Now, he’s stepped forward as a sort of sex change regret advocate, very conservative, the darling of the talk shows. Whenever they talk about gender dysphoria, they bring him on to be the counterpoint. I didn’t focus on that in the book at all — I think three pages out of a 300-page book are devoted to what he does now. But I don’t think any of that invalidated his struggle.
SunLit: How did the people of Trinidad react to your reporting? Were they willing to talk about that part of their town’s history?
Smith: It was ancient history to them by then. Remember, Marci Bowers left in 2010 and I didn’t show up till seven years after that. So initially people were saying, “That’s over, why is that a story? That doesn’t seem timely at all.” And that’s a valid point. But what I was trying to write was a historical account that would resonate right now. Trinidad was a pretty amazing place, and I had to do a lot of reconstructive reporting to figure out: Who was Stanley Biber?
And the fact is that he touched pretty much every life in Trinidad, Colorado, for many, many decades. He delivered babies, he repaired gunshot wounds, he stitched up hemorrhoids in his office. He also was one of the largest landowners in Las Animas County. He was just so integral to that community. And so they were happy to talk about Stanley Biber, because everybody knew and everybody liked him.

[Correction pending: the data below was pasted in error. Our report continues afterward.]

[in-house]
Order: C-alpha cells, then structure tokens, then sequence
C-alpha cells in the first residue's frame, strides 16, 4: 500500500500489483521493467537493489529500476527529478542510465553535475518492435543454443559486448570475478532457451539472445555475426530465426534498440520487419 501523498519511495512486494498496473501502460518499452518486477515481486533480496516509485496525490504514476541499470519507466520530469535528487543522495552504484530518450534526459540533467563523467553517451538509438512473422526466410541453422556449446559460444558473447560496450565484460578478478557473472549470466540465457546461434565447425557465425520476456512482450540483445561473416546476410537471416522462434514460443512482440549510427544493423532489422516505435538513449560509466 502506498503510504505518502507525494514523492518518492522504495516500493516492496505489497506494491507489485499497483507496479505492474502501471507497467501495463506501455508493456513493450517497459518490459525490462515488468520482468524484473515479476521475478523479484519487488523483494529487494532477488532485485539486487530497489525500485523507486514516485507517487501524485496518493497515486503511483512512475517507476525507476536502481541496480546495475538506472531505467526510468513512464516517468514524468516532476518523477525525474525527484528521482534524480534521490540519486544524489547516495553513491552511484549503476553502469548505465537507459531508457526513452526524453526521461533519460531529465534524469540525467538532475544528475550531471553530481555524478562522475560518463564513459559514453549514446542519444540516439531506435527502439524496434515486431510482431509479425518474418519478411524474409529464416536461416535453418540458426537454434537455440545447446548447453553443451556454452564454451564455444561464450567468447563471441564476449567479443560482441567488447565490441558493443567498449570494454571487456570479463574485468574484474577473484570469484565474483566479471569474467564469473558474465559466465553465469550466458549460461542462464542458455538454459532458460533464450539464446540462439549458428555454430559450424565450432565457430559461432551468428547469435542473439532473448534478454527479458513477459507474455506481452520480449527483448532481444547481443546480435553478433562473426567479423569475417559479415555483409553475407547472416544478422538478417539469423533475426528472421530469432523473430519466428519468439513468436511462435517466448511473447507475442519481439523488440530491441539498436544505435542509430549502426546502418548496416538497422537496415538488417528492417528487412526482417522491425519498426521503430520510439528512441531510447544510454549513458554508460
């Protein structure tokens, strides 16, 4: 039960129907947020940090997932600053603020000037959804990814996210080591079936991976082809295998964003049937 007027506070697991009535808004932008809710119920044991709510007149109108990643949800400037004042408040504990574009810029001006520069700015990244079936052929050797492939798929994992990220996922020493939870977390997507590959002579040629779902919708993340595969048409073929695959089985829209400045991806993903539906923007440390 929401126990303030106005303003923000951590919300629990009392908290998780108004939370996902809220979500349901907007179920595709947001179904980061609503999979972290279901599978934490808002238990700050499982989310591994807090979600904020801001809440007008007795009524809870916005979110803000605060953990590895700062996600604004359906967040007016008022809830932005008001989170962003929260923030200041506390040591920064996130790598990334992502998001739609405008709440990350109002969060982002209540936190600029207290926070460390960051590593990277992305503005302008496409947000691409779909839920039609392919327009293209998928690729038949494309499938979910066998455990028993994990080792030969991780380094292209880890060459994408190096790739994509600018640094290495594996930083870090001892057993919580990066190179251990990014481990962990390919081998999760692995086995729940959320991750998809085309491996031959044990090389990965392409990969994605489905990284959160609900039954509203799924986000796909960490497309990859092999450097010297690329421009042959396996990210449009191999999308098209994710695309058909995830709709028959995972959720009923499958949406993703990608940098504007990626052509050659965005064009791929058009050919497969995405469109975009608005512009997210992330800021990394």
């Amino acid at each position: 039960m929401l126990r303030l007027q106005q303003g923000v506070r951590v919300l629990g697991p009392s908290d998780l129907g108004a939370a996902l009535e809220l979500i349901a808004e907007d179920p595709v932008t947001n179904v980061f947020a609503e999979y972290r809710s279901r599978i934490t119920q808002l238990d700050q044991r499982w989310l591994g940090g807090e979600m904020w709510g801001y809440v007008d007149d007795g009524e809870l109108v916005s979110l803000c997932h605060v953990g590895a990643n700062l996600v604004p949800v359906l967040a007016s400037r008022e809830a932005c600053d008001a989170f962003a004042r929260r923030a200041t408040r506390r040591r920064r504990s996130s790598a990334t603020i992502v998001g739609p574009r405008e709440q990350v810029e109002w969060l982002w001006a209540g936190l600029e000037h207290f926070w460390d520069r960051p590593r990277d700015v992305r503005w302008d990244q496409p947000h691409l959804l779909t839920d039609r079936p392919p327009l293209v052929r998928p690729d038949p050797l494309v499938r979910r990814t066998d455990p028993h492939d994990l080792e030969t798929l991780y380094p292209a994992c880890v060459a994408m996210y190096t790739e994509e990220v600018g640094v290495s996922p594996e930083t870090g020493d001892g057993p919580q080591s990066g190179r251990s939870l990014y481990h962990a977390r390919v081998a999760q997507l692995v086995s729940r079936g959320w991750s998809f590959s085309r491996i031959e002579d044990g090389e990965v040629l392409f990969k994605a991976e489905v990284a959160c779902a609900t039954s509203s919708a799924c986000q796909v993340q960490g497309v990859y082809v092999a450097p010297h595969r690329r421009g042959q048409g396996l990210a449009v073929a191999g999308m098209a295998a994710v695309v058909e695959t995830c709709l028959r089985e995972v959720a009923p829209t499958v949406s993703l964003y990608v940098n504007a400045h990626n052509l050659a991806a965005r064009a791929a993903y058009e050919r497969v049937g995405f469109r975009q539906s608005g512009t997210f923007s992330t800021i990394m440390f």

SunLit: How did the town feel about the gender confirmation portion of Biber’s practice?
Smith: If he said it was OK, which he did, they were OK with that because they trusted him and knew him. Things changed a little bit when Marci Bowers came in around 2003 and started taking over his practice. She moved from Seattle and she’s transgender herself. She’s very likable and a good surgeon, but she wasn’t Stanley Biber, and she had to struggle against that, even though she did great work there.
The tide started to turn and she didn’t get quite as much support from the community. But all the people who lived that story, both the Biber chapter and the Bowers chapter, are still there. They saw Marci on the golf course and they saw Stanley driving his beat up Toyota pickup truck around town. It didn’t take much to sit them down and just bring that history alive.